We all know that pepper is the spice right behind salt that sits on most kitchen tables. But why is it that most of us use ground pepper instead of whole? Sure, it’s cheaper. But did you realize it cheapens the flavor of your food too? Here is why you should use whole peppercorn to ground pepper.
So let’s talk pepper:
A pepper medley is a colorful mix of peppercorn. Each color carries it’s own flavors. These peppercorn are all harvested from the same bush. The bush grows in areas around the world that are close to the equator, but about half of our pepper comes from India.
Black pepper carries the strongest of the peppercorn flavors. It is picked from the bush just before it is ripe and left to dry in the sun. While it dries, the outer color is darkened. Black pepper ranges in color from a lighter brown to jet black.
Green peppercorns are the berries that are picked long before they are ripe. They are picked around the same time that the black peppercorn is picked, but is not allowed to dry in the sun, so the color doesn’t change. Using green peppercorn will add a kick to the flavor, but it doesn’t last long.
White peppercorn is harvest similar to the above two flavors. It is soaked in water to remove the outer husk and then dried in the sun. Because the outer husk has been removed, it does not change in color. Using white peppercorn creates a lingering flavor in your food. A lot of cooks prefer to use white pepper in dishes where they don’t want pepper to show like in white sauce.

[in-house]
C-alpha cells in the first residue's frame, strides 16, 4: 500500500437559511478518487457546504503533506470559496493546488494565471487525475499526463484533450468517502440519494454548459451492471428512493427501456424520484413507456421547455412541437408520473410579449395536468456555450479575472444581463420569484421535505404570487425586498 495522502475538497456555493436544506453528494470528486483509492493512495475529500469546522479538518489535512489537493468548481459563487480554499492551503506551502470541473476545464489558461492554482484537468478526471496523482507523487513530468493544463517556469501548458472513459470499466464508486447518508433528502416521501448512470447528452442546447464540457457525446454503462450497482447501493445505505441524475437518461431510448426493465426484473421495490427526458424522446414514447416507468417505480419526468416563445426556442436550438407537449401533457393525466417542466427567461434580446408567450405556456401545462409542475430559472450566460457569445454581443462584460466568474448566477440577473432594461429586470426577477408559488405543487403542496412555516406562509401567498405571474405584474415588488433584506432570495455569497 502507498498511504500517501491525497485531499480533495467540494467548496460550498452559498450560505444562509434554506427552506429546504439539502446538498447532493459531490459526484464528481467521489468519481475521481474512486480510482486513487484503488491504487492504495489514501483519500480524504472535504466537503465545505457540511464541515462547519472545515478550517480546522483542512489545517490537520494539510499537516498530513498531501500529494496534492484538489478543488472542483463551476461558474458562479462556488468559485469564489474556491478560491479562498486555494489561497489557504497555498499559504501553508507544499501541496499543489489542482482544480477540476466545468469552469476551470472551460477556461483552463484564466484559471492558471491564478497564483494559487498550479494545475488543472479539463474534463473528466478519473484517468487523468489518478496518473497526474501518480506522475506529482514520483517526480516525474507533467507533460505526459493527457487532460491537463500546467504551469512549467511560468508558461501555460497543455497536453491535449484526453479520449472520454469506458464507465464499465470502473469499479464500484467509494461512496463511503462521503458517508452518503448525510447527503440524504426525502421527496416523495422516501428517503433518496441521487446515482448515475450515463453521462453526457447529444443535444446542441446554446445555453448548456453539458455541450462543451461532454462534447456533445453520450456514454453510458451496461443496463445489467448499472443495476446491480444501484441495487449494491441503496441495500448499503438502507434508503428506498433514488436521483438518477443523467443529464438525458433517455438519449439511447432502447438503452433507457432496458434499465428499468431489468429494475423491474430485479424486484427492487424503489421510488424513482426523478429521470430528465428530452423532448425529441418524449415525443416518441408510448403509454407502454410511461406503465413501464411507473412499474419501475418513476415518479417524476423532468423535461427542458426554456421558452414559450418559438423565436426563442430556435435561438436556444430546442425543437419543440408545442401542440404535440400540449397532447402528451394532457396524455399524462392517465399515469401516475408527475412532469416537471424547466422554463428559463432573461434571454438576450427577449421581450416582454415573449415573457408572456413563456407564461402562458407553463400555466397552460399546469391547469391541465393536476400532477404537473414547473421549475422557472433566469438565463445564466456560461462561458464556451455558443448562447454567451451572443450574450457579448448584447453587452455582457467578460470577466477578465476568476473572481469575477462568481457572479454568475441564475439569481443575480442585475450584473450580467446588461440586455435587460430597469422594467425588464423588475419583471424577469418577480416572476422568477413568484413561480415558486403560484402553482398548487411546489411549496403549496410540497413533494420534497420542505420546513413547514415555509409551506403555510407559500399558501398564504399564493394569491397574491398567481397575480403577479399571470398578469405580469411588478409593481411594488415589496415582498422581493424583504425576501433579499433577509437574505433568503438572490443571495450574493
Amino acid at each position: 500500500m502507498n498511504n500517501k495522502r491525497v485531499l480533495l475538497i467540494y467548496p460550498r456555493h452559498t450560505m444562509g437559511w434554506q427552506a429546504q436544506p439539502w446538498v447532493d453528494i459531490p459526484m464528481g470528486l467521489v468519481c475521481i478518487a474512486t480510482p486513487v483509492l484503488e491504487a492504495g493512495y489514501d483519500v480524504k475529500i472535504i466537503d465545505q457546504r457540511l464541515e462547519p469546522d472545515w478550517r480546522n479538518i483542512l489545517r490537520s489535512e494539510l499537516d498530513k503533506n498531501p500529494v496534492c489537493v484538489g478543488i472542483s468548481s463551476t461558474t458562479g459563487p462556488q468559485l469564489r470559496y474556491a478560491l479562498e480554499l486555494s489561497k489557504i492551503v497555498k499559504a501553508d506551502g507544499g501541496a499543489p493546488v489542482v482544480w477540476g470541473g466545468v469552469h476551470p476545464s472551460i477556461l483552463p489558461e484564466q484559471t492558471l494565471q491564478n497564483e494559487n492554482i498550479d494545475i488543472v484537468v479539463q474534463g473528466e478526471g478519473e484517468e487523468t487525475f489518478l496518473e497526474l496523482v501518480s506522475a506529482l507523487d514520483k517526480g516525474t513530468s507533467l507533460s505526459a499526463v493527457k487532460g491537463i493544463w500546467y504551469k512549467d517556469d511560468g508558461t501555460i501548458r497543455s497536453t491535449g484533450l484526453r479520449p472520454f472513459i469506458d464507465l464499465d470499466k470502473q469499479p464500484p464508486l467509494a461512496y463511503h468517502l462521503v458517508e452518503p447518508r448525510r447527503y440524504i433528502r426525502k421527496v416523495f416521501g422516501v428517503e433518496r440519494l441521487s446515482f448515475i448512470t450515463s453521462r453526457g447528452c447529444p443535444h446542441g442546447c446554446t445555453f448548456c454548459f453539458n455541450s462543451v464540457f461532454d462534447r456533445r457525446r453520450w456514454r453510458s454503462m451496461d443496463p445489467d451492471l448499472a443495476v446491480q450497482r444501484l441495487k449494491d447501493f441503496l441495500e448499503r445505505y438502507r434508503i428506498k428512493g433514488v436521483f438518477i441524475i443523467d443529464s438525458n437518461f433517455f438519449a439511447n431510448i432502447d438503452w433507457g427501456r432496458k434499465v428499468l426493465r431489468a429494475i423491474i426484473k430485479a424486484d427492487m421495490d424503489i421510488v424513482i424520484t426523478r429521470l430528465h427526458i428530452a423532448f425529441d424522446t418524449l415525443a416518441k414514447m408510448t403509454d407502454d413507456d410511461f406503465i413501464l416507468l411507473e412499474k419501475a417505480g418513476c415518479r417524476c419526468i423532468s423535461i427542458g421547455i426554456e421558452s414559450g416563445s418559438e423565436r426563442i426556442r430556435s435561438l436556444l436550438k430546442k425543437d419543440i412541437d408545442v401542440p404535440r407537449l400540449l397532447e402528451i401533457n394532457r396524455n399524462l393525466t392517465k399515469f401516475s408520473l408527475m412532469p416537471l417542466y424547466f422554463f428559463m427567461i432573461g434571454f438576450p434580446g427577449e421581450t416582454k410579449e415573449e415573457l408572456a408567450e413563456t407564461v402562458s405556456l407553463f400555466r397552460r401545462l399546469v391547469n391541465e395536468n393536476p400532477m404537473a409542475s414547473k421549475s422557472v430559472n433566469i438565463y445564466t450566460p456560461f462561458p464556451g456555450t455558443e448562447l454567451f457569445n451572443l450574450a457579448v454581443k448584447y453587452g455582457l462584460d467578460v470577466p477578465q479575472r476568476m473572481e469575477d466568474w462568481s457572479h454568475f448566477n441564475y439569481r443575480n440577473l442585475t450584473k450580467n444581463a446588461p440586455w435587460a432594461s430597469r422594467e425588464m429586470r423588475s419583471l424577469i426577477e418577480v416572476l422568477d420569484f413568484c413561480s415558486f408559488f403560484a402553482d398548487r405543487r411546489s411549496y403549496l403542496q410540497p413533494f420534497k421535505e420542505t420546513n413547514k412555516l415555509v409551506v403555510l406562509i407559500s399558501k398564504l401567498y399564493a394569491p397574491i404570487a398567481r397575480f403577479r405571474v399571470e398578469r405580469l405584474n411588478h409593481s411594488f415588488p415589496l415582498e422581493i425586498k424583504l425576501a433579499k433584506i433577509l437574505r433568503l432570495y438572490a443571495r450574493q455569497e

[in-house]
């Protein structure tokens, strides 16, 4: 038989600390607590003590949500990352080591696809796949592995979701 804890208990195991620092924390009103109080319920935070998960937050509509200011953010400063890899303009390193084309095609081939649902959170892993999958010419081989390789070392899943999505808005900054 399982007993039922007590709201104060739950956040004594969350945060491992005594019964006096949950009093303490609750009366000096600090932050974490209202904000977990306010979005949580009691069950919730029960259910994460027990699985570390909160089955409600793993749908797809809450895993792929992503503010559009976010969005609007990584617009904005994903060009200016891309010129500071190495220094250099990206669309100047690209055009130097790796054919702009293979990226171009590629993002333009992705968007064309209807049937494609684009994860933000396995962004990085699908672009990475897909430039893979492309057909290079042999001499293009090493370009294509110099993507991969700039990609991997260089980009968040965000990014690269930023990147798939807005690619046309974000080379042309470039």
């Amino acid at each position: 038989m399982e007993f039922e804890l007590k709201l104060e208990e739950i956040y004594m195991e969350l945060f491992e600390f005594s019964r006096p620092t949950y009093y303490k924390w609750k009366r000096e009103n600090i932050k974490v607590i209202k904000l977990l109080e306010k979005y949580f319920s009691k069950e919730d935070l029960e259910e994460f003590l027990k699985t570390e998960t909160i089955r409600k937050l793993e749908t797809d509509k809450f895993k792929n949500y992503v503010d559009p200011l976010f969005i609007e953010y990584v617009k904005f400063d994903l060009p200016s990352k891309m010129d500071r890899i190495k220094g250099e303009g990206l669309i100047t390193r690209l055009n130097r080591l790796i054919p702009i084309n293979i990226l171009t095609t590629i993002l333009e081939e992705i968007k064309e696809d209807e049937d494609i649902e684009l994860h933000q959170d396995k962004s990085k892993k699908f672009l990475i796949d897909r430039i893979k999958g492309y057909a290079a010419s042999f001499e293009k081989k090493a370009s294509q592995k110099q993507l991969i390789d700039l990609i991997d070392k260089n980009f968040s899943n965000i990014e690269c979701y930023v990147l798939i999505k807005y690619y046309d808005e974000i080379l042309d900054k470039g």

Pink or red peppercorns aren’t picked, but harvested right along with the vine. These are the berries that are ripe. They give a sweeter, more mellow flavor in comparison to the other colors. They are a rare find and are rather expensive.
When used all together, these peppercorns create a delicious blend of flavors.
So, why use whole in comparison to ground? Whole peppercorns, when stored correctly, will keep their flavor for a little over a year. Ground pepper only keeps it’s flavor for about 3-4 months.
When the whole peppercorn is cracked using a mill, oils are released bringing out even more flavor. This process doesn’t happen with ground pepper because it is already dry. So not only do you get a stronger flavor, but if you choose to use a peppercorn medley, you get a variety of peppercorn flavors that are sure to add more spice to your dish.
Do You Use Whole Peppercorns?April 26, 2012 at 12:50 pm
[…] it’s black, white, pink or green, you should be using whole peppercorn in you cooking. Today, In The Kitchen, I’ll tell you why. Tweet Pin It Cancel […]